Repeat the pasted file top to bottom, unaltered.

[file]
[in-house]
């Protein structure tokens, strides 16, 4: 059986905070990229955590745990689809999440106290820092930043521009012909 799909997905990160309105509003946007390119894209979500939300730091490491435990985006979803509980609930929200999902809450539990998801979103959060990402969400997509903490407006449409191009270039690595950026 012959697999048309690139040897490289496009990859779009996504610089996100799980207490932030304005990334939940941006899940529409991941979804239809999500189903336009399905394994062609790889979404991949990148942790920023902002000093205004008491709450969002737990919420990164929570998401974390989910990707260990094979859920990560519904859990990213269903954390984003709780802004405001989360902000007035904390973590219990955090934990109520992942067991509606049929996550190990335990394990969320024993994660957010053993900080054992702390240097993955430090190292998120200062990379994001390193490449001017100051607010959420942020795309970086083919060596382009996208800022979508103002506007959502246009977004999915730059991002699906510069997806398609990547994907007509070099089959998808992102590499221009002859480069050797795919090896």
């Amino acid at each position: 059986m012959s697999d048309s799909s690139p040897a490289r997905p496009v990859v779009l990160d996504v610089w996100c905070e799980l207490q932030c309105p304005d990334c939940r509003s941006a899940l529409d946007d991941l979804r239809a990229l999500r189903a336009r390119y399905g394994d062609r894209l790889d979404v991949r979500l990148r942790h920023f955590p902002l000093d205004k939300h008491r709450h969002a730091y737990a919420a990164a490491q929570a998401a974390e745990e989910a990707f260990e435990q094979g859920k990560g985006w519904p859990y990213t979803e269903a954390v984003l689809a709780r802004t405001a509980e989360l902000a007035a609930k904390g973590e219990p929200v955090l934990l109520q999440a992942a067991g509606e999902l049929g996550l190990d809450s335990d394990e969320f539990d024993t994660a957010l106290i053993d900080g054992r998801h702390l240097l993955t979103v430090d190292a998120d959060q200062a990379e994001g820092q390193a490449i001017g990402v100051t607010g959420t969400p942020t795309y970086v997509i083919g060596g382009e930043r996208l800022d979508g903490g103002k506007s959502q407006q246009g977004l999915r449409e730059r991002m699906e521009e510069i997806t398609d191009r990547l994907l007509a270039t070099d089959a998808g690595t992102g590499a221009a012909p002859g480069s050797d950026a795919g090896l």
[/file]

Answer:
[in-house]
């Protein structure tokens, strides 16, 4: 059986905070990229955590745990689809999440106290820092930043521009012909 799909997905990160309105509003946007390119894209979500939300730091490491435990985006979803509980609930929200999902809450539990998801979103959060990402969400997509903490407006449409191009270039690595950026 012959697999048309690139040897490289496009990859779009996504610089996100799980207490932030304005990334939940941006899940529409991941979804239809999500189903336009399905394994062609790889979404991949990148942790920023902002000093205004008491709450969002737990919420990164929570998401974390989910990707260990094979859920990560519904859990990213269903954390984003709780802004405001989360902000007035904390973590219990955090934990109520992942067991509606049929996550190990335990394990969320024993994660957010053993900080054992702390240097993955430090190292998120200062990379994001390193490449001017100051607010959420942020795309970086083919060596382009996208800022979508103002506007959502246009977004999915730059991002699906510069997806398609990547994907007509070099089959998808992102590499221009002859480069050797795919090896």
């Amino acid at each position: 059986m012959s697999d048309s799909s690139p040897a490289r997905p496009v990859v779009l990160d996504v610089w996100c905070e799980l207490q932030c309105p304005d990334c939940r509003s941006a899940l529409d946007d991941l979804r239809a990229l999500r189903a336009r390119y399905g394994d062609r894209l790889d979404v991949r979500l990148r942790h920023f955590p902002l000093d205004k939300h008491r709450h969002a730091y737990a919420a990164a490491q929570a998401a974390e745990e989910a990707f260990e435990q094979g859920k990560g985006w519904p859990y990213t979803e269903a954390v984003l689809a709780r802004t405001a509980e989360l902000a007035a609930k904390g973590e219990p929200v955090l934990l109520q999440a992942a067991g509606e999902l049929g996550l190990d809450s335990d394990e969320f539990d024993t994660a957010l106290i053993d900080g054992r998801h702390l240097l993955t979103v430090d190292a998120d959060q200062a990379e994001g820092q390193a490449i001017g990402v100051t607010g959420t969400p942020t795309y970086v997509i083919g060596g382009e930043r996208l800022d979508g903490g103002k506007s959502q407006q246009g977004l999915r449409e730059r991002m699906e521009e510069i997806t398609d191009r990547l994907l007509a270039t070099d089959a998808g690595t992102g590499a221009a012909p002859g480069s050797d950026a795919g090896l």